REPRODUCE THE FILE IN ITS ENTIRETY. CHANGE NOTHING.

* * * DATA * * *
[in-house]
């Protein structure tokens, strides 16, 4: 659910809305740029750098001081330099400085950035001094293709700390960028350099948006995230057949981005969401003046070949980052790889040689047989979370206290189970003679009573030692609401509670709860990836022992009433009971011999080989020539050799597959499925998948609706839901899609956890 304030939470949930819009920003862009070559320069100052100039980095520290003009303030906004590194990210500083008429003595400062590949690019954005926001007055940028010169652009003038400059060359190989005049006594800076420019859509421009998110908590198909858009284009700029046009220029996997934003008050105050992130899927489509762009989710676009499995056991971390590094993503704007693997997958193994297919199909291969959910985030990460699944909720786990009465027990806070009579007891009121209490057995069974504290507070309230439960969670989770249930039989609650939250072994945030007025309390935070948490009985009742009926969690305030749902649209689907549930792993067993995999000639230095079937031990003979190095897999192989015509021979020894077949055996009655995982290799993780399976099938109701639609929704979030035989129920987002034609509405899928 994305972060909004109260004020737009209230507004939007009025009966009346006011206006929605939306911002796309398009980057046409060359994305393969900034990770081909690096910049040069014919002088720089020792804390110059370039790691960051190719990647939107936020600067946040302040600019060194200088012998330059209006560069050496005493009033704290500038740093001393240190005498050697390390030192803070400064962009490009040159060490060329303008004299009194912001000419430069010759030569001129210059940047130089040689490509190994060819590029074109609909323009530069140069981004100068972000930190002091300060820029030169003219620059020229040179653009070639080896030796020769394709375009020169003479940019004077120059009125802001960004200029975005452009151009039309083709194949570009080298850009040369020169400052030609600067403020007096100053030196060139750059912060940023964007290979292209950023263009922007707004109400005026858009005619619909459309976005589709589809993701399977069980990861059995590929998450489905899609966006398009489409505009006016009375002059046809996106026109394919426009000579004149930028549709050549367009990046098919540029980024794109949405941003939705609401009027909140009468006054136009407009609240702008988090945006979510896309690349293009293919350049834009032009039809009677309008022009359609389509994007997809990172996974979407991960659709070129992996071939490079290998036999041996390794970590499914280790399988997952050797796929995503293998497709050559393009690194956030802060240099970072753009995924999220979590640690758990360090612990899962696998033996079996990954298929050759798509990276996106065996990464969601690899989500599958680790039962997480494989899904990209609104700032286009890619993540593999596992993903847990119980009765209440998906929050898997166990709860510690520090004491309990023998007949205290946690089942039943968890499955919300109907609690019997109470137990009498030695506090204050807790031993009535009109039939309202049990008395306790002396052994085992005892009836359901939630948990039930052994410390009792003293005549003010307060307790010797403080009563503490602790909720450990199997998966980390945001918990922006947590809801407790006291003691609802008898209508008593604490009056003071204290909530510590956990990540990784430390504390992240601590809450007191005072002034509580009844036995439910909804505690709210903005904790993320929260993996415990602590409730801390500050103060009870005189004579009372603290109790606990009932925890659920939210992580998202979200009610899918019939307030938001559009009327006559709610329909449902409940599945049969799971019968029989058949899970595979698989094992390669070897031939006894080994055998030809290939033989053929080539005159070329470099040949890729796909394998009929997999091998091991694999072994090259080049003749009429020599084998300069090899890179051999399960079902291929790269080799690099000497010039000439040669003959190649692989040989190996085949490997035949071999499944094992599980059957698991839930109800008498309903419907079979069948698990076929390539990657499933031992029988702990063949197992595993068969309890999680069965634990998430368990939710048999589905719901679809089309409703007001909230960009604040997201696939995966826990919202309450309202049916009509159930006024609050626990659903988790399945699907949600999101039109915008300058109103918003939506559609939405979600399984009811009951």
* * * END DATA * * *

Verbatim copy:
[in-house]
């Protein structure tokens, strides 16, 4: 659910809305740029750098001081330099400085950035001094293709700390960028350099948006995230057949981005969401003046070949980052790889040689047989979370206290189970003679009573030692609401509670709860990836022992009433009971011999080989020539050799597959499925998948609706839901899609956890 304030939470949930819009920003862009070559320069100052100039980095520290003009303030906004590194990210500083008429003595400062590949690019954005926001007055940028010169652009003038400059060359190989005049006594800076420019859509421009998110908590198909858009284009700029046009220029996997934003008050105050992130899927489509762009989710676009499995056991971390590094993503704007693997997958193994297919199909291969959910985030990460699944909720786990009465027990806070009579007891009121209490057995069974504290507070309230439960969670989770249930039989609650939250072994945030007025309390935070948490009985009742009926969690305030749902649209689907549930792993067993995999000639230095079937031990003979190095897999192989015509021979020894077949055996009655995982290799993780399976099938109701639609929704979030035989129920987002034609509405899928 994305972060909004109260004020737009209230507004939007009025009966009346006011206006929605939306911002796309398009980057046409060359994305393969900034990770081909690096910049040069014919002088720089020792804390110059370039790691960051190719990647939107936020600067946040302040600019060194200088012998330059209006560069050496005493009033704290500038740093001393240190005498050697390390030192803070400064962009490009040159060490060329303008004299009194912001000419430069010759030569001129210059940047130089040689490509190994060819590029074109609909323009530069140069981004100068972000930190002091300060820029030169003219620059020229040179653009070639080896030796020769394709375009020169003479940019004077120059009125802001960004200029975005452009151009039309083709194949570009080298850009040369020169400052030609600067403020007096100053030196060139750059912060940023964007290979292209950023263009922007707004109400005026858009005619619909459309976005589709589809993701399977069980990861059995590929998450489905899609966006398009489409505009006016009375002059046809996106026109394919426009000579004149930028549709050549367009990046098919540029980024794109949405941003939705609401009027909140009468006054136009407009609240702008988090945006979510896309690349293009293919350049834009032009039809009677309008022009359609389509994007997809990172996974979407991960659709070129992996071939490079290998036999041996390794970590499914280790399988997952050797796929995503293998497709050559393009690194956030802060240099970072753009995924999220979590640690758990360090612990899962696998033996079996990954298929050759798509990276996106065996990464969601690899989500599958680790039962997480494989899904990209609104700032286009890619993540593999596992993903847990119980009765209440998906929050898997166990709860510690520090004491309990023998007949205290946690089942039943968890499955919300109907609690019997109470137990009498030695506090204050807790031993009535009109039939309202049990008395306790002396052994085992005892009836359901939630948990039930052994410390009792003293005549003010307060307790010797403080009563503490602790909720450990199997998966980390945001918990922006947590809801407790006291003691609802008898209508008593604490009056003071204290909530510590956990990540990784430390504390992240601590809450007191005072002034509580009844036995439910909804505690709210903005904790993320929260993996415990602590409730801390500050103060009870005189004579009372603290109790606990009932925890659920939210992580998202979200009610899918019939307030938001559009009327006559709610329909449902409940599945049969799971019968029989058949899970595979698989094992390669070897031939006894080994055998030809290939033989053929080539005159070329470099040949890729796909394998009929997999091998091991694999072994090259080049003749009429020599084998300069090899890179051999399960079902291929790269080799690099000497010039000439040669003959190649692989040989190996085949490997035949071999499944094992599980059957698991839930109800008498309903419907079979069948698990076929390539990657499933031992029988702990063949197992595993068969309890999680069965634990998430368990939710048999589905719901679809089309409703007001909230960009604040997201696939995966826990919202309450309202049916009509159930006024609050626990659903988790399945699907949600999101039109915008300058109103918003939506559609939405979600399984009811009951």